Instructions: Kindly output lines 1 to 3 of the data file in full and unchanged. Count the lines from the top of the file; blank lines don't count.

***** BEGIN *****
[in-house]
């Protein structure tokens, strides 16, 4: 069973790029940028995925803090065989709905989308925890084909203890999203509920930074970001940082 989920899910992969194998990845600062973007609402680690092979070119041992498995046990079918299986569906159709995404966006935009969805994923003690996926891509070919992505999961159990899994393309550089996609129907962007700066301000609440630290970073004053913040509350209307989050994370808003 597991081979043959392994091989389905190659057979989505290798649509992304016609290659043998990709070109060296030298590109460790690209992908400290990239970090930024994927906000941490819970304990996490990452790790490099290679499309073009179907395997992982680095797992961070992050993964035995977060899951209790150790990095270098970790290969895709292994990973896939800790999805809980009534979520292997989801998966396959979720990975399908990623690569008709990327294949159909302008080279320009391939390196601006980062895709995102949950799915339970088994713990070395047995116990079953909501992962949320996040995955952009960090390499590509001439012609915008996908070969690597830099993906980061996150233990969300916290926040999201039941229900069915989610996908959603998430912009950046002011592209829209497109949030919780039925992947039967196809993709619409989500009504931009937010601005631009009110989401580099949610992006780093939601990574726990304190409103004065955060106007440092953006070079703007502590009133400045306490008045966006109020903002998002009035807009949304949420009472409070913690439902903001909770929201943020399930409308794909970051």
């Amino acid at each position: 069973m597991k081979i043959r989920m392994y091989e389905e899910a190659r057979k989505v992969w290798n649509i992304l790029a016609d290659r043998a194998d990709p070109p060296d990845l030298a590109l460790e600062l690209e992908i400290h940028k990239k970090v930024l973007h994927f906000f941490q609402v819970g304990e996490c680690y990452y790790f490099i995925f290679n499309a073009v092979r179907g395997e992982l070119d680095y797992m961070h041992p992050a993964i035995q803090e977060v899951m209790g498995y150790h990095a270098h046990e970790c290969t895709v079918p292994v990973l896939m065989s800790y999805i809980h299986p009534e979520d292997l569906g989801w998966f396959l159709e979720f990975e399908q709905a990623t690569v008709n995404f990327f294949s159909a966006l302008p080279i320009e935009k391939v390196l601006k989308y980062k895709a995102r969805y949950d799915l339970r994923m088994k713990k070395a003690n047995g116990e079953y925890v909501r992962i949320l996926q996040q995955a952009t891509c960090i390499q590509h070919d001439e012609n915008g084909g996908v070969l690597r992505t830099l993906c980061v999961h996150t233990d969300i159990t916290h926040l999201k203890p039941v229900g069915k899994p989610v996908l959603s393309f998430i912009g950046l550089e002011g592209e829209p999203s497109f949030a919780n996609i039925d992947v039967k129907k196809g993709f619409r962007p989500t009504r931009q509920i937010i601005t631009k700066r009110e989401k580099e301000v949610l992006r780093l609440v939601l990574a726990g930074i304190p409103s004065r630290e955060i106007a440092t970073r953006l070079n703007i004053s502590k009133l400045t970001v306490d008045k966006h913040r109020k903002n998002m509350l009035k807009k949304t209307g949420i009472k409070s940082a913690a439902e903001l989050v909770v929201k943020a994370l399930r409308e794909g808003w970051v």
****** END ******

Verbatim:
[in-house]
């Protein structure tokens, strides 16, 4: 069973790029940028995925803090065989709905989308925890084909203890999203509920930074970001940082 989920899910992969194998990845600062973007609402680690092979070119041992498995046990079918299986569906159709995404966006935009969805994923003690996926891509070919992505999961159990899994393309550089996609129907962007700066301000609440630290970073004053913040509350209307989050994370808003 597991081979043959392994091989389905190659057979989505290798649509992304016609290659043998990709070109060296030298590109460790690209992908400290990239970090930024994927906000941490819970304990996490990452790790490099290679499309073009179907395997992982680095797992961070992050993964035995977060899951209790150790990095270098970790290969895709292994990973896939800790999805809980009534979520292997989801998966396959979720990975399908990623690569008709990327294949159909302008080279320009391939390196601006980062895709995102949950799915339970088994713990070395047995116990079953909501992962949320996040995955952009960090390499590509001439012609915008996908070969690597830099993906980061996150233990969300916290926040999201039941229900069915989610996908959603998430912009950046002011592209829209497109949030919780039925992947039967196809993709619409989500009504931009937010601005631009009110989401580099949610992006780093939601990574726990304190409103004065955060106007440092953006070079703007502590009133400045306490008045966006109020903002998002009035807009949304949420009472409070913690439902903001909770929201943020399930409308794909970051």
């Amino acid at each position: 069973m597991k081979i043959r989920m392994y091989e389905e899910a190659r057979k989505v992969w290798n649509i992304l790029a016609d290659r043998a194998d990709p070109p060296d990845l030298a590109l460790e600062l690209e992908i400290h940028k990239k970090v930024l973007h994927f906000f941490q609402v819970g304990e996490c680690y990452y790790f490099i995925f290679n499309a073009v092979r179907g395997e992982l070119d680095y797992m961070h041992p992050a993964i035995q803090e977060v899951m209790g498995y150790h990095a270098h046990e970790c290969t895709v079918p292994v990973l896939m065989s800790y999805i809980h299986p009534e979520d292997l569906g989801w998966f396959l159709e979720f990975e399908q709905a990623t690569v008709n995404f990327f294949s159909a966006l302008p080279i320009e935009k391939v390196l601006k989308y980062k895709a995102r969805y949950d799915l339970r994923m088994k713990k070395a003690n047995g116990e079953y925890v909501r992962i949320l996926q996040q995955a952009t891509c960090i390499q590509h070919d001439e012609n915008g084909g996908v070969l690597r992505t830099l993906c980061v999961h996150t233990d969300i159990t916290h926040l999201k203890p039941v229900g069915k899994p989610v996908l959603s393309f998430i912009g950046l550089e002011g592209e829209p999203s497109f949030a919780n996609i039925d992947v039967k129907k196809g993709f619409r962007p989500t009504r931009q509920i937010i601005t631009k700066r009110e989401k580099e301000v949610l992006r780093l609440v939601l990574a726990g930074i304190p409103s004065r630290e955060i106007a440092t970073r953006l070079n703007i004053s502590k009133l400045t970001v306490d008045k966006h913040r109020k903002n998002m509350l009035k807009k949304t209307g949420i009472k409070s940082a913690a439902e903001l989050v909770v929201k943020a994370l399930r409308e794909g808003w970051v």